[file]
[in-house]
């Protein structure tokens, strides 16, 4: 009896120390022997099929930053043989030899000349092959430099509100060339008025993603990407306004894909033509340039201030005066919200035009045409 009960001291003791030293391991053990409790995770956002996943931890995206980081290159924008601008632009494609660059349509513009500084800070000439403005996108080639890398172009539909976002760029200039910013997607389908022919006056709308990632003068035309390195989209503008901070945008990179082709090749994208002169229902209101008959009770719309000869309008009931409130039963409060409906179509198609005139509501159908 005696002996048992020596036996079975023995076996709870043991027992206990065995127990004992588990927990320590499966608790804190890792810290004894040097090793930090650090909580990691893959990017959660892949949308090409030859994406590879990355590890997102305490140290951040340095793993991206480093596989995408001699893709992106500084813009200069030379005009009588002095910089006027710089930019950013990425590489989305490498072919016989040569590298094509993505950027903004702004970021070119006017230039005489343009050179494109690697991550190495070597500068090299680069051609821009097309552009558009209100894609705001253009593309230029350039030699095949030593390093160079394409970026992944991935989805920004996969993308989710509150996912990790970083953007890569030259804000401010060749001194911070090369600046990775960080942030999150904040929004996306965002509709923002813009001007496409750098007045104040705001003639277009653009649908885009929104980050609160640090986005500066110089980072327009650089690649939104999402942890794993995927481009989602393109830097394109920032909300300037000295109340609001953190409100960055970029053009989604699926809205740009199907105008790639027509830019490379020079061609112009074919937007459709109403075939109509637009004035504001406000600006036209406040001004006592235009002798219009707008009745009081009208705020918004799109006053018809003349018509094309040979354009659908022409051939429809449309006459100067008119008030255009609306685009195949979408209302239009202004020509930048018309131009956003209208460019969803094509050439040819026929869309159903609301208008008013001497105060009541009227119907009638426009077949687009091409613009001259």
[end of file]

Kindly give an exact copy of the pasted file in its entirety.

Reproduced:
[in-house]
């Protein structure tokens, strides 16, 4: 009896120390022997099929930053043989030899000349092959430099509100060339008025993603990407306004894909033509340039201030005066919200035009045409 009960001291003791030293391991053990409790995770956002996943931890995206980081290159924008601008632009494609660059349509513009500084800070000439403005996108080639890398172009539909976002760029200039910013997607389908022919006056709308990632003068035309390195989209503008901070945008990179082709090749994208002169229902209101008959009770719309000869309008009931409130039963409060409906179509198609005139509501159908 005696002996048992020596036996079975023995076996709870043991027992206990065995127990004992588990927990320590499966608790804190890792810290004894040097090793930090650090909580990691893959990017959660892949949308090409030859994406590879990355590890997102305490140290951040340095793993991206480093596989995408001699893709992106500084813009200069030379005009009588002095910089006027710089930019950013990425590489989305490498072919016989040569590298094509993505950027903004702004970021070119006017230039005489343009050179494109690697991550190495070597500068090299680069051609821009097309552009558009209100894609705001253009593309230029350039030699095949030593390093160079394409970026992944991935989805920004996969993308989710509150996912990790970083953007890569030259804000401010060749001194911070090369600046990775960080942030999150904040929004996306965002509709923002813009001007496409750098007045104040705001003639277009653009649908885009929104980050609160640090986005500066110089980072327009650089690649939104999402942890794993995927481009989602393109830097394109920032909300300037000295109340609001953190409100960055970029053009989604699926809205740009199907105008790639027509830019490379020079061609112009074919937007459709109403075939109509637009004035504001406000600006036209406040001004006592235009002798219009707008009745009081009208705020918004799109006053018809003349018509094309040979354009659908022409051939429809449309006459100067008119008030255009609306685009195949979408209302239009202004020509930048018309131009956003209208460019969803094509050439040819026929869309159903609301208008008013001497105060009541009227119907009638426009077949687009091409613009001259």